Grab a tin foil hat, your TV is watching you.

The opinions expressed in this article reflect those of the author, Tom Dodd, and not entrustIT

In the past, if you claimed that the Government was listening into your conversations through your TV, you might be placed in a straitjacket and carted off to the nearest mental health facility. Unfortunately, thanks to a huge data release by WikiLeaks this week, your claims would be entirely justified.

As a consumer, you may have heard of the “internet of things”. Perhaps you scoffed at the thought that your fridge needs an internet connection. The principle is that the internet of things allows us the ability to control aspects of our appliances from our smartphones. Modern appliances are becoming internet enabled and we are each being pushed to embrace a ‘smart home’, whereby our computers, televisions, lights, heating and even door locks can be controlled via apps on our smartphones. The theory sounds great, but the reality may be far darker.

WikiLeaks creates more headaches for the Government

On 7th March, WikiLeaks issued a press release codenamed “Vault 7”. In it are details of the CIA’s cyber-weapons programme, called ‘zero day’. These include malware, viruses and Trojans. The several hundred million lines of code included in zero day give the possessor the entire hacking capacity of the CIA. The leak even reveals a tool to listen in on conversations using smartphone or smart TV microphones. What’s more, the CIA (and GCHQ) appear to have been extremely irresponsible with the handling of these tools.

After the Edward Snowden leaks, the Obama administration promised that security vulnerabilities discovered by intelligence services would be released to the US based tech manufacturers on an ongoing basis. The Vault 7 leak shows that the CIA has instead been hoarding discovered vulnerabilities – presumably since they wanted them to remain open. The trouble is, if US intelligence agencies are aware of these flaws, is it not reasonable to assume that other agencies are too? Or that they will be in the future?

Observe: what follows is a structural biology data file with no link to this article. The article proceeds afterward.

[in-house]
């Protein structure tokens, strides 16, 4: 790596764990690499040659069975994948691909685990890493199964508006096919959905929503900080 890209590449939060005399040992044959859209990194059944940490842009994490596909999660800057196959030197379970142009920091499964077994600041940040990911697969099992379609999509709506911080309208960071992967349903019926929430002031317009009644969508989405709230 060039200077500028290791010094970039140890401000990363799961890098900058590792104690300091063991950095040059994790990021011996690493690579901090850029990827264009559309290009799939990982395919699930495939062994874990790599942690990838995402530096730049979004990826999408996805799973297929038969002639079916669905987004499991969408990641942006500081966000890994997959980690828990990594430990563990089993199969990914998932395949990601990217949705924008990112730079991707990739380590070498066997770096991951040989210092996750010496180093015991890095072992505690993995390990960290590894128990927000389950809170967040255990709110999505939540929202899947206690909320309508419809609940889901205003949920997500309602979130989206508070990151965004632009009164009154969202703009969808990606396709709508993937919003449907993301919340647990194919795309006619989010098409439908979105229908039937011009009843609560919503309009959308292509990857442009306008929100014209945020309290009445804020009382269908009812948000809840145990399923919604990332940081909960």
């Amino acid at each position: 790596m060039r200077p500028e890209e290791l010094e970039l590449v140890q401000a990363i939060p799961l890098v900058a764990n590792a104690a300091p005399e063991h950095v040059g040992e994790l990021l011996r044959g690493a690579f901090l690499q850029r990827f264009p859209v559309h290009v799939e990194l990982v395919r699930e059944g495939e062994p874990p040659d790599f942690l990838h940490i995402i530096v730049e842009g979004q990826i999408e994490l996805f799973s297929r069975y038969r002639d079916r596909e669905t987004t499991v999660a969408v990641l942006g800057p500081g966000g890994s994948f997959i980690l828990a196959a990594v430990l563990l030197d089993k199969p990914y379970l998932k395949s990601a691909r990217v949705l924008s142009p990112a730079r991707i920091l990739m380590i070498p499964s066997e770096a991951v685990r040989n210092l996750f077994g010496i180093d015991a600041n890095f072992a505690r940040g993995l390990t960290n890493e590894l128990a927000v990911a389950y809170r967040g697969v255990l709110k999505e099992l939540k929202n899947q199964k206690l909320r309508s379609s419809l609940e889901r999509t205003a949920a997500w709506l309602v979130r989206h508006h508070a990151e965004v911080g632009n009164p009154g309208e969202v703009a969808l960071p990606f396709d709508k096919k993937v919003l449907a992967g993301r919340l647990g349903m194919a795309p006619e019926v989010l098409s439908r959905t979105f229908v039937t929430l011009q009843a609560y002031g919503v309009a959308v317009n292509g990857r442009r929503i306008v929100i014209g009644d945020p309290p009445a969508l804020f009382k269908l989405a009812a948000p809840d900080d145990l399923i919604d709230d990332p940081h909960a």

By discovering these flaws (in popular operating systems such as Windows, iOS, MacOS and Android) and opting not to inform the developers, they remain open to exploitation – including by those who seek to do harm. Specific CIA malware revealed in the leak is even able to penetrate both iPhone and Android software running presidential Twitter accounts. Given President Trump’s love affair with Twitter, and that one tweet from his account has the power to send stock prices plummeting, or worse still, potentially start a war, how valuable is that malware to a dangerous hacker?

Edward Snowden has had his say on the leaks

A difficult balancing act

Balancing public safety with public freedom is a difficult process. You may feel entirely relaxed about the intelligence agencies’ ability to hack into your TV if it means that you don’t become a victim of terrorism. However, in an effort to protect the public from violent terrorism, the CIA has left the public open to cyber terrorism. Some would argue that cyber weapons have the potential to deal more damage than conventional weapons. Once malicious code is out there, it is relatively easy to copy and extremely difficult to control. The very fact that this latest leak has been released indicates that the CIA and NSA cannot keep control of their sensitive data.

To be concerned about dangerous hacking tools falling into the wrong hands, or the possibility that you could be spied on in your own home is no longer a paranoid delusion. The threat is very real. The agencies that exist to protect us have left us vulnerable as a result of their recklessness.

The Bottom Line

Vault 7 is a goldmine of information – and it is damning for the agencies involved. Not only have intelligence agencies been working hard to discover vulnerabilities to spy on citizens, they have kept them to themselves – leaving them open to be exploited by hackers and terrorists. Whilst it is entirely justified to monitor terrorists, who determines who is a terrorist? How broad is that definition? We must be careful that we do not let intelligence agencies abuse the threat of terror to justify robbing us of our freedom.

In the short term, we can expect to see major tech companies patching the vulnerabilities exposed in Vault 7. Yet, we now have an idea of the lengths major intelligence agencies will go to in order to harvest information. More vulnerabilities will be found, and likely hoarded, until they are again exposed. The public should not sit by and accept that this a reality of modern life. These agencies must be held accountable for their failings.

The press release of Vault 7 can be found here. If you have an interest in cyber security – it is worth reading.

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